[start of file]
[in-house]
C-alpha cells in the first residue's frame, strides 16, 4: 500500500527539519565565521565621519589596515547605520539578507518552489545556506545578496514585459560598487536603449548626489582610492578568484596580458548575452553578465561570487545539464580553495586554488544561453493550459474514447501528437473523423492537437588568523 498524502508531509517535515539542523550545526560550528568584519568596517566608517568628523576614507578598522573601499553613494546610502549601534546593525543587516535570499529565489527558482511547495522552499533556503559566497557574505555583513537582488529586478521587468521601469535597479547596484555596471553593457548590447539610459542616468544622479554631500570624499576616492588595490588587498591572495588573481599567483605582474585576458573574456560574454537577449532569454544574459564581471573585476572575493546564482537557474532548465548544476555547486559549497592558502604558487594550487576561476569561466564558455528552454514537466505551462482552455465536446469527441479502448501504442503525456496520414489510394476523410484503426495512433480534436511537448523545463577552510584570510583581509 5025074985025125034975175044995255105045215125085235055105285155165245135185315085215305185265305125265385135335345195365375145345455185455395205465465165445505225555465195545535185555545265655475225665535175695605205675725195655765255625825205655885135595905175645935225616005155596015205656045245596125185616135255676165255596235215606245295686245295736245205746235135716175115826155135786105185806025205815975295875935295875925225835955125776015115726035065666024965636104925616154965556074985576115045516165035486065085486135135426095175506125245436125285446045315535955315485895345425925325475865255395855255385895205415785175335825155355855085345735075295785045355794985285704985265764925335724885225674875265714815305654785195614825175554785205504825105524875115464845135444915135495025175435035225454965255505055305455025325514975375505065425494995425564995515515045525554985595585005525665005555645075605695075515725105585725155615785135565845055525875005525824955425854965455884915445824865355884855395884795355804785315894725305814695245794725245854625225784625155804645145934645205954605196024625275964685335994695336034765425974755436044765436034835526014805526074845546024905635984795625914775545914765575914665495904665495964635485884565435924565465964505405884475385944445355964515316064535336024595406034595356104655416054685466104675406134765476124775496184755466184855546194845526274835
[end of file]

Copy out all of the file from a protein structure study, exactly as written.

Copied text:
[in-house]
C-alpha cells in the first residue's frame, strides 16, 4: 500500500527539519565565521565621519589596515547605520539578507518552489545556506545578496514585459560598487536603449548626489582610492578568484596580458548575452553578465561570487545539464580553495586554488544561453493550459474514447501528437473523423492537437588568523 498524502508531509517535515539542523550545526560550528568584519568596517566608517568628523576614507578598522573601499553613494546610502549601534546593525543587516535570499529565489527558482511547495522552499533556503559566497557574505555583513537582488529586478521587468521601469535597479547596484555596471553593457548590447539610459542616468544622479554631500570624499576616492588595490588587498591572495588573481599567483605582474585576458573574456560574454537577449532569454544574459564581471573585476572575493546564482537557474532548465548544476555547486559549497592558502604558487594550487576561476569561466564558455528552454514537466505551462482552455465536446469527441479502448501504442503525456496520414489510394476523410484503426495512433480534436511537448523545463577552510584570510583581509 5025074985025125034975175044995255105045215125085235055105285155165245135185315085215305185265305125265385135335345195365375145345455185455395205465465165445505225555465195545535185555545265655475225665535175695605205675725195655765255625825205655885135595905175645935225616005155596015205656045245596125185616135255676165255596235215606245295686245295736245205746235135716175115826155135786105185806025205815975295875935295875925225835955125776015115726035065666024965636104925616154965556074985576115045516165035486065085486135135426095175506125245436125285446045315535955315485895345425925325475865255395855255385895205415785175335825155355855085345735075295785045355794985285704985265764925335724885225674875265714815305654785195614825175554785205504825105524875115464845135444915135495025175435035225454965255505055305455025325514975375505065425494995425564995515515045525554985595585005525665005555645075605695075515725105585725155615785135565845055525875005525824955425854965455884915445824865355884855395884795355804785315894725305814695245794725245854625225784625155804645145934645205954605196024625275964685335994695336034765425974755436044765436034835526014805526074845546024905635984795625914775545914765575914665495904665495964635485884565435924565465964505405884475385944445355964515316064535336024595406034595356104655416054685466104675406134765476124775496184755466184855546194845526274835